There is no relevant economic data being released today. The stock selling and bond rally is due to weekend news that the coronavirus crisis is getting worse, not better. News that South Korea and Italy are experiencing a spike in cases has renewed fears about how the situation is going to impact the global economy. Some traders may have tried to convince themselves that it would be mostly isolated to China. However, the South Korea and Italy news this weekend has renewed the initial concerns the markets had when the virus first started making headlines. The fear is that it will have a noticeable negative impact on domestic and global economies. Weaker economic conditions make stocks less appealing to investors and causes funds to shift into bonds, lowering mortgage rates.
This rest of the week brings us the release of six monthly or quarterly economic reports in addition to a couple of Treasury auctions that have the potential to influence rates. None of the events are considered to be extremely important or possible market movers. Several of the reports do carry enough significance to cause a noticeable change in rates though. It will also be interesting to see just how long today's stock sell-off and bond rally will last.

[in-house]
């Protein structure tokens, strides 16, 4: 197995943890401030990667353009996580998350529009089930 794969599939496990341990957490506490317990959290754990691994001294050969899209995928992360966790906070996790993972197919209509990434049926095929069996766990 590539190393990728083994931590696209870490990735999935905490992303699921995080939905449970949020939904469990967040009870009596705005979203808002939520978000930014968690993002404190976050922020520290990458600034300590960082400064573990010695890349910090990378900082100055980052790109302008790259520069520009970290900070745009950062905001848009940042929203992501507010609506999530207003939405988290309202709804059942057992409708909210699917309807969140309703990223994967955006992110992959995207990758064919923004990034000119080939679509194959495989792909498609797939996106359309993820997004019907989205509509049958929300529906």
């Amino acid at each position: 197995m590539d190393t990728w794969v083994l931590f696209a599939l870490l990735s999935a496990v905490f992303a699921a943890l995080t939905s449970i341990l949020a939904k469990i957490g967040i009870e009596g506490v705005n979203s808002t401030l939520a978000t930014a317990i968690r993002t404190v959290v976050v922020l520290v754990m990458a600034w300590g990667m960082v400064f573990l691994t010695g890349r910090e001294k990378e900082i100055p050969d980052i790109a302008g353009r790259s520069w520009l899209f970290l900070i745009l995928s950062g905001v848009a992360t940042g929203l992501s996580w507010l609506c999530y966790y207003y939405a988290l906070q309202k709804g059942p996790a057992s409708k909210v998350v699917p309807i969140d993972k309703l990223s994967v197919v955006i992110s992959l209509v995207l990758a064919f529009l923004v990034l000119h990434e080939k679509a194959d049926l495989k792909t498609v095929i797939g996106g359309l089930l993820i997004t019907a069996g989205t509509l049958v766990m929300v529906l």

February's Consumer Confidence Index (CCI) will be posted at 10:00 AM ET tomorrow morning. This Conference Board index measures consumer confidence in their personal financial situations, giving us a measurement of consumer willingness to spend. If consumers are feeling good about their own financial and employment situations, they are more apt to make large purchases in the near future. Since consumer spending makes up over two-thirds of the economy, related data is considered important in terms of gauging economic growth. It is expected to show an increase in confidence from the 131.6 reading in January to 132.0 this month. A lower reading would be considered good news for bonds and mortgage rates since it would indicate consumers are less likely to make a large purchase in the near future than many had thought.
Overall, it looked as if Thursday or Friday were the best candidates for most important day of the week for rates, but it is hard to believe that the economic data scheduled those days can cause the same type of movement in the markets we are seeing this morning. With the coronavirus back in the headlines and plenty of data scheduled this week, no day stands out as a possible quiet one for rates.
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